Three weeks ago insideARM wrote about the latest developments in the Department of Education (ED) Debt Collection Services RFP. Now that the holiday season is over it is time to examine the impacts of that news. Interested companies are in full-fledged scramble mode.
Initial questions were due on December 21st. Most industry people expect ED responses to those questions by mid to late next week, leaving just 1 week to complete a response to the RFP under the current timeframe. The current response date is January 22, 2016 at 5:00pm EST.
In addition to simply writing the response ARM firms are working overtime on related matters.
The ED sub-contracting goals are spelled out in the RFP materials.
Prime Subcontracting Total Dollars
|Subcontract Total Dollars|
|Small Business subcontracts||31%||
|Small Disadvantaged Business subcontracts||5.0%||
|Women-Owned Small Business subcontracts||5.0%||
|Service Disabled Veteran-Owned Small Business subcontracts||3.0%||
In addition to laying out other requirements related to subcontracting, the newly-released ED solicitation requires bidders to “list all subcontractors.” It appears that this provision requires bidders to pre-select subcontractors and name those within their response. Failure to receive a rating of “acceptable” in the plan to meet sub-contracting goals may jeopardize a company’s eligibility for a contract award.
As a result, any firm looking to obtain an “acceptable” rating in the subcontracting goals is talking to any and all potential subcontracting possibilities.
Building the “Resume”
One important aspect of any RFP response is showing the expertise to handle the work. The ED RFP is no different. Companies serious about the ED RFP are looking to beef up their “resume.” The company resume can be enhanced by PEOPLE. If you are an individual with significant Operations experience in collecting federal student loans you are in demand. Serious companies are looking for experienced talent. However, if you are an individual with such experience you would be well served to have an agreement with a potential suitor as to your fate in the event the company is not successful in their attempt to gain the contract.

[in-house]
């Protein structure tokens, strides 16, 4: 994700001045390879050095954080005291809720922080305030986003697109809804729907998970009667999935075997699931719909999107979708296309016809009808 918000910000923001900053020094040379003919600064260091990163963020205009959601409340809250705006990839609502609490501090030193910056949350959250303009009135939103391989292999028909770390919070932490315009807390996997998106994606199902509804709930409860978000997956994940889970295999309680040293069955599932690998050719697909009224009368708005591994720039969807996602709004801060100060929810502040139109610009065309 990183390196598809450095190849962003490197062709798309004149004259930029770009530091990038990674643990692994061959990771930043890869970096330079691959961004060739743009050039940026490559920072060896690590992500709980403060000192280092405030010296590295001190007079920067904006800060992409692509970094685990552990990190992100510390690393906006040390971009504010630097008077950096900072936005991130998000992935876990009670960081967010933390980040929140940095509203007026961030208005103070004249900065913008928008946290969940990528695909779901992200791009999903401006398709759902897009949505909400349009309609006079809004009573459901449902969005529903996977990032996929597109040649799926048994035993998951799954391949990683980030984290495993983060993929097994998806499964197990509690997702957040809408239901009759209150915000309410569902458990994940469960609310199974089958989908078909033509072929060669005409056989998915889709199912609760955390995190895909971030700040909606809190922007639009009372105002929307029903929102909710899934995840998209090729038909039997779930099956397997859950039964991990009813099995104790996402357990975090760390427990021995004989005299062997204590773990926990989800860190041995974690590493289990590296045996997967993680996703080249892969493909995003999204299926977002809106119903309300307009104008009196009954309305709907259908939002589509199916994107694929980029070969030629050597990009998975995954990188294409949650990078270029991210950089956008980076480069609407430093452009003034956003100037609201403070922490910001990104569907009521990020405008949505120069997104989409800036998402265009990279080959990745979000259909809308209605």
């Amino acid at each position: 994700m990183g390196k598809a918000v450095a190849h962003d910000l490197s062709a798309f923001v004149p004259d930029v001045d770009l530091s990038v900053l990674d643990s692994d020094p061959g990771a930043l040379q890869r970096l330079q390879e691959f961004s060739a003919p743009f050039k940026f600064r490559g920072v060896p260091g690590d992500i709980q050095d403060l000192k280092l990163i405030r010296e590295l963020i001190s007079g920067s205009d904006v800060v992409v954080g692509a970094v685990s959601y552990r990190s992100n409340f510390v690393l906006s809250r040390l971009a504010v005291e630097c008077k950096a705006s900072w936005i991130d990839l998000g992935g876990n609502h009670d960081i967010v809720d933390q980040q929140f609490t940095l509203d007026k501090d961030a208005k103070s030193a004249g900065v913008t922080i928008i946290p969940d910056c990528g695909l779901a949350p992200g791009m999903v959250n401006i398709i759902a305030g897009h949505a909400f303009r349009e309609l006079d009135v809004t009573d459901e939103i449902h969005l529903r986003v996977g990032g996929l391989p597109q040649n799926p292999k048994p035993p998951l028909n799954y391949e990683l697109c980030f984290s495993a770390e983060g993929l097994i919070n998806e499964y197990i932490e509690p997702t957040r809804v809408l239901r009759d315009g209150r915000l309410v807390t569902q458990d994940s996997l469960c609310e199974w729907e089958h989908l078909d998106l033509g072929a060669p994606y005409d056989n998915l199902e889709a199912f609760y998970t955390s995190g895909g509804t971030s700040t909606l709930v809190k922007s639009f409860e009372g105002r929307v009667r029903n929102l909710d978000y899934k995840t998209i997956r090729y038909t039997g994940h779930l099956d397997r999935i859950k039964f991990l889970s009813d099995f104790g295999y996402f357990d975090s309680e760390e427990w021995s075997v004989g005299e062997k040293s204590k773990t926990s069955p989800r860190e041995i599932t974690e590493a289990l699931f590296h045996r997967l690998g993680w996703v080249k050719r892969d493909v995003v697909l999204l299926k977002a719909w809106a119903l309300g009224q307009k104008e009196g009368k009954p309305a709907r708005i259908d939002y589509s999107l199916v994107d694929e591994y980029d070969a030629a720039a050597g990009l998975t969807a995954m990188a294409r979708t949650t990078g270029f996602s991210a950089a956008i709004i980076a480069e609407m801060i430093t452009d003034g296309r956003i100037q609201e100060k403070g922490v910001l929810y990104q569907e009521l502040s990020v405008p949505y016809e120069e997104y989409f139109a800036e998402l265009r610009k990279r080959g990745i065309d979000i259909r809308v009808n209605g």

Why the ED contract is important
A contract with ED (or a sub-contract with a company that gains the ED business) is still one of the most coveted contacts in the ARM industry. For the successful company an awards will have a Base Ordering Period of five (5) years with a single, five (5) year Optional Ordering Period. That is significant. Additionally, in spite of the recent and expected future fee reductions, the ED work has been very profitable for companies. It will be profitable in the future. Finally, the volume (number of accounts and balances) of student loans continues to grow. The business is very desirable.
Risks – Front Loaded Costs and Expenses
Though the ED contract has historically been quite lucrative in the long run, there are associated risks. Depending on a company’s current IT and physical security infrastructure there can be significant up-front capital expenditures required.
Second, because the bulk of the potential fees (typically 65-70%) are associated with rehabilitation efforts, revenue is delayed 9-10 months after initial work efforts on those accounts. Thus, the typical ED contract is not profitable until rehabilitation revenue begins in earnest. This is often referred to as the “ramp-up period.” During the ramp-up period expenses (primarily wages) will dramatically exceed revenue. As a result, the ED contract is not profitable during that ramp-up period. A company must be willing to operate that segment of the business at a loss during that time frame.
insideARM has spoken to several industry “experts” on the ED business. The responses to the RFP are due on January 22, 2016. Few are confident that date will not be changed. The initial solicitation began in 2013. Two years later it was cancelled and replaced by the current RFP.
It is unclear how many responses ED will receive from this RFP. More than 40 companies had made their way to Phase II of the process before the initial RFP was withdrawn. One would expect a similar or greater number of companies responding to this request.
It will take time and effort to go through the responses. We have been unable to obtain any consistent “guess” on the timing of any awards.
Finally, once any award announcement is made it is likely, based on prior history, that there will be protests filed by a company that did not receive an award. Protests could delay the placement of new accounts for an extended period of time.